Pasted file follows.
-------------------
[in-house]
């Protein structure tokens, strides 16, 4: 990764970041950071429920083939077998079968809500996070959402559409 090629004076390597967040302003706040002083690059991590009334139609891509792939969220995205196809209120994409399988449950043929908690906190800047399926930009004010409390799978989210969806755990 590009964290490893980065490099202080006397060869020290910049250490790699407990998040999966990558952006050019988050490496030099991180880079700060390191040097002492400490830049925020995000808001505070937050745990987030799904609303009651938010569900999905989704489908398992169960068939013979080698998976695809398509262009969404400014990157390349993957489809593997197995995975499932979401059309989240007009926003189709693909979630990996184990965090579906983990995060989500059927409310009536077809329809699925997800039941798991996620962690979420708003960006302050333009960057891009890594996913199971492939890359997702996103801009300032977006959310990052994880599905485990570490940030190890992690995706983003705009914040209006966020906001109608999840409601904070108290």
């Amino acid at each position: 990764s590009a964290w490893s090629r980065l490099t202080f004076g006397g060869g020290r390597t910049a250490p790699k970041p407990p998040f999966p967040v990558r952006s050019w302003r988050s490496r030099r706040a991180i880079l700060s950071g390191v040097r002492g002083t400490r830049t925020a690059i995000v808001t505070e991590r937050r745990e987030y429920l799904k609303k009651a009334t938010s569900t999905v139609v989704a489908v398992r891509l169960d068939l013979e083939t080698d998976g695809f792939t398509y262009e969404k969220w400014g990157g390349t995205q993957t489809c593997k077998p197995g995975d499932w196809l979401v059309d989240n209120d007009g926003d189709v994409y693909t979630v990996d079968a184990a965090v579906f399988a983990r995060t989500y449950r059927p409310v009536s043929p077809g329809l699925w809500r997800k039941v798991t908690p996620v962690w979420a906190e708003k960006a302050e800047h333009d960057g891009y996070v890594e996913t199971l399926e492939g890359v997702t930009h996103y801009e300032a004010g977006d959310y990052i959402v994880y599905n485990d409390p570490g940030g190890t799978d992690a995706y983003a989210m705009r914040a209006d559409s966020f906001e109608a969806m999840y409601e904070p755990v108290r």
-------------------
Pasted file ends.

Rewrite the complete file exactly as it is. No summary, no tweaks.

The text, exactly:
[in-house]
């Protein structure tokens, strides 16, 4: 990764970041950071429920083939077998079968809500996070959402559409 090629004076390597967040302003706040002083690059991590009334139609891509792939969220995205196809209120994409399988449950043929908690906190800047399926930009004010409390799978989210969806755990 590009964290490893980065490099202080006397060869020290910049250490790699407990998040999966990558952006050019988050490496030099991180880079700060390191040097002492400490830049925020995000808001505070937050745990987030799904609303009651938010569900999905989704489908398992169960068939013979080698998976695809398509262009969404400014990157390349993957489809593997197995995975499932979401059309989240007009926003189709693909979630990996184990965090579906983990995060989500059927409310009536077809329809699925997800039941798991996620962690979420708003960006302050333009960057891009890594996913199971492939890359997702996103801009300032977006959310990052994880599905485990570490940030190890992690995706983003705009914040209006966020906001109608999840409601904070108290």
């Amino acid at each position: 990764s590009a964290w490893s090629r980065l490099t202080f004076g006397g060869g020290r390597t910049a250490p790699k970041p407990p998040f999966p967040v990558r952006s050019w302003r988050s490496r030099r706040a991180i880079l700060s950071g390191v040097r002492g002083t400490r830049t925020a690059i995000v808001t505070e991590r937050r745990e987030y429920l799904k609303k009651a009334t938010s569900t999905v139609v989704a489908v398992r891509l169960d068939l013979e083939t080698d998976g695809f792939t398509y262009e969404k969220w400014g990157g390349t995205q993957t489809c593997k077998p197995g995975d499932w196809l979401v059309d989240n209120d007009g926003d189709v994409y693909t979630v990996d079968a184990a965090v579906f399988a983990r995060t989500y449950r059927p409310v009536s043929p077809g329809l699925w809500r997800k039941v798991t908690p996620v962690w979420a906190e708003k960006a302050e800047h333009d960057g891009y996070v890594e996913t199971l399926e492939g890359v997702t930009h996103y801009e300032a004010g977006d959310y990052i959402v994880y599905n485990d409390p570490g940030g190890t799978d992690a995706y983003a989210m705009r914040a209006d559409s966020f906001e109608a969806m999840y409601e904070p755990v108290r």